WASHINGTON, April 14 (Xinhua) -- The United States said on Monday that it saw no military solution to the Ukrainian crisis, even as tensions were running high in the eastern part of the country.
State Department spokeswoman Jennifer Psaki rejected suggestion of arms aid by the agency's counselor Thomas Shannon, saying Washington was focusing on its "economic and diplomatic efforts."
"We don't see a military solution to this crisis, and that hasn 't changed," Psaki told reporters at a regular news briefing. "Our focus is not on military assistance or a military solution."
White House spokesman Jay Carney also said the administration was not "actively considering lethal aid."
Shannon said in Berlin earlier in the day that the Obama administration was looking at arms supply to Ukraine "as an option " though he was not sure of the outcome.
Pro-Russia protesters, riding on a new wave of unrest that erupted in eastern Ukraine on April 6, took control of several government buildings in eastern Ukraine over the weekend and refused to heed Kiev's ultimatum to leave by Monday morning.
Ukraine's acting President Oleksandr Turchynov has vowed to launch a "large-scale anti-terrorist operation" against the armed militants, while Russia, which has massed troops on the border, has repeatedly warned Kiev against using force to restore order.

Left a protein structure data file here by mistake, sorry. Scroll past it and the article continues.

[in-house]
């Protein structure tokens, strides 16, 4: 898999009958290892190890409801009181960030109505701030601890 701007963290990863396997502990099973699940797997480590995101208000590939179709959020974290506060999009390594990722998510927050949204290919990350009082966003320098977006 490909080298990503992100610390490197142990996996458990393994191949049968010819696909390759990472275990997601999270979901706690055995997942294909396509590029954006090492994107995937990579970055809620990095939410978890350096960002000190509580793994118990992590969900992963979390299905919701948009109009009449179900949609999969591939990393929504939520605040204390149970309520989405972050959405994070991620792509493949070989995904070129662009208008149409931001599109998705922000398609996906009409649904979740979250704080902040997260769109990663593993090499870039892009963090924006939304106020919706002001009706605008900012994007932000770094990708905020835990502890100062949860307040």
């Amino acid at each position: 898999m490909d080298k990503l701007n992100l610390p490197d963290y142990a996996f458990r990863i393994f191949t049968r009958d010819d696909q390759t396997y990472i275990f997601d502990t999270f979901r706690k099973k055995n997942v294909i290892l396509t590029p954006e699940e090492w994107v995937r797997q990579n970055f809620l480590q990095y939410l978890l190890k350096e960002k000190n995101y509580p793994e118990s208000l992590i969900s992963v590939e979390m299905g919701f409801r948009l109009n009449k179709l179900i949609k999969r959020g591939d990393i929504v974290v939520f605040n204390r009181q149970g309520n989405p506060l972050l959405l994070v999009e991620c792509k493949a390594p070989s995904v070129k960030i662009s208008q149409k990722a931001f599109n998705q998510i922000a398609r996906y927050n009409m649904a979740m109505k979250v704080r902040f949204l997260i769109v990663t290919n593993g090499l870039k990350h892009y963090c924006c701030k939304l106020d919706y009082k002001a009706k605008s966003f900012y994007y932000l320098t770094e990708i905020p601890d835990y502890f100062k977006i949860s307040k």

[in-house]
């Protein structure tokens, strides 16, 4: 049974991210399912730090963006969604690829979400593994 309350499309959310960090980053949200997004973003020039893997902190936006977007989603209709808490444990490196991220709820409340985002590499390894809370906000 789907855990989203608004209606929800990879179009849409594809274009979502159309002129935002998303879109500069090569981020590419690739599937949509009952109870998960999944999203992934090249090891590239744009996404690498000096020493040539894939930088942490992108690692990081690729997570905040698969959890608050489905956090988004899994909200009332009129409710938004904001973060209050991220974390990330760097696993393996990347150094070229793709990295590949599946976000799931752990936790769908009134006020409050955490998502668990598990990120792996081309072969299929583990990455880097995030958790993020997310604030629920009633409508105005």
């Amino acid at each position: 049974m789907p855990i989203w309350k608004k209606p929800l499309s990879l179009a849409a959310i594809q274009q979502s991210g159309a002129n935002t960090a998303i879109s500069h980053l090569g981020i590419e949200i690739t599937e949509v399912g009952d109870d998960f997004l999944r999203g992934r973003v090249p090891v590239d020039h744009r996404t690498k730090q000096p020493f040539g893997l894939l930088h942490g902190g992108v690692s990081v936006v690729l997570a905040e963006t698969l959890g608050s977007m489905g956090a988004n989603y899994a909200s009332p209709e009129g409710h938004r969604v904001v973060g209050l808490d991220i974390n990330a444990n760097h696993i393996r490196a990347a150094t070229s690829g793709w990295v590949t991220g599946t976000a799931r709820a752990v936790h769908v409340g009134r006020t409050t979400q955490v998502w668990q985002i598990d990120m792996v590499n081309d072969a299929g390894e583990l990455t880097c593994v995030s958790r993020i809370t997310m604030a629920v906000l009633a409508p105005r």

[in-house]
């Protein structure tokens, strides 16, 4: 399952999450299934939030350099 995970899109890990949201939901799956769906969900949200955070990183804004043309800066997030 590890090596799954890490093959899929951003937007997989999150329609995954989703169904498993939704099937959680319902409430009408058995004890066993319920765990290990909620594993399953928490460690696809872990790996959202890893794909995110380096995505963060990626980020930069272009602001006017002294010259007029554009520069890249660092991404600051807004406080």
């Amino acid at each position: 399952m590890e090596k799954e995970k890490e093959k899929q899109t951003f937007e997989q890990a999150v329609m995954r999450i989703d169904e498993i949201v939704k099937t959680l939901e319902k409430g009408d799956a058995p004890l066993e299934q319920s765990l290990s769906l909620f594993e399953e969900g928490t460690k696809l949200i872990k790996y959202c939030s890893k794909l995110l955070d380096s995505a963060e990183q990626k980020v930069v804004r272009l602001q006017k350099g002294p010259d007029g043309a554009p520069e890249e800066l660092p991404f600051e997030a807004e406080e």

Both Psaki and Carney confirmed that John Brennan, director of the U.S. Central Intelligence Agency, was in Kiev over the weekend.
"There were some claims that Director Brennan encouraged Ukrainian authorities to conduct tactical operations inside Ukraine," Psaki said. "Those are completely false."
Earlier in the day, U.S. President Barack Obama and his French counterpart Francois Hollande spoke over the phone of the " worsening situation" in eastern Ukraine, "where pro-Russian separatists, seemingly with support and coordination from Moscow, have intensified their campaign to undermine and destabilize the Ukrainian government," the White House said.
"The leaders underscored that Russia will face significant additional costs if it continues this behavior," the White House said in a readout of the phone talks.
Washington has threatened to target Russia's key sectors of economy like energy, banking and mining in response to its further moves against Ukraine.
It has suspended military cooperation and trade and investment talks with Russia, and slapped sanctions on a number of key Russian and Crimean officials as well as a Russian bank, in response to Russia's annexation of Crimea from Ukraine last month.
The U.S. on Monday signed a one-billion-dollar loan guarantee for Ukraine, part of an aid package in support of the country's economic recovery.
U.S. Vice President Joseph Biden will travel to Kiev on April 22.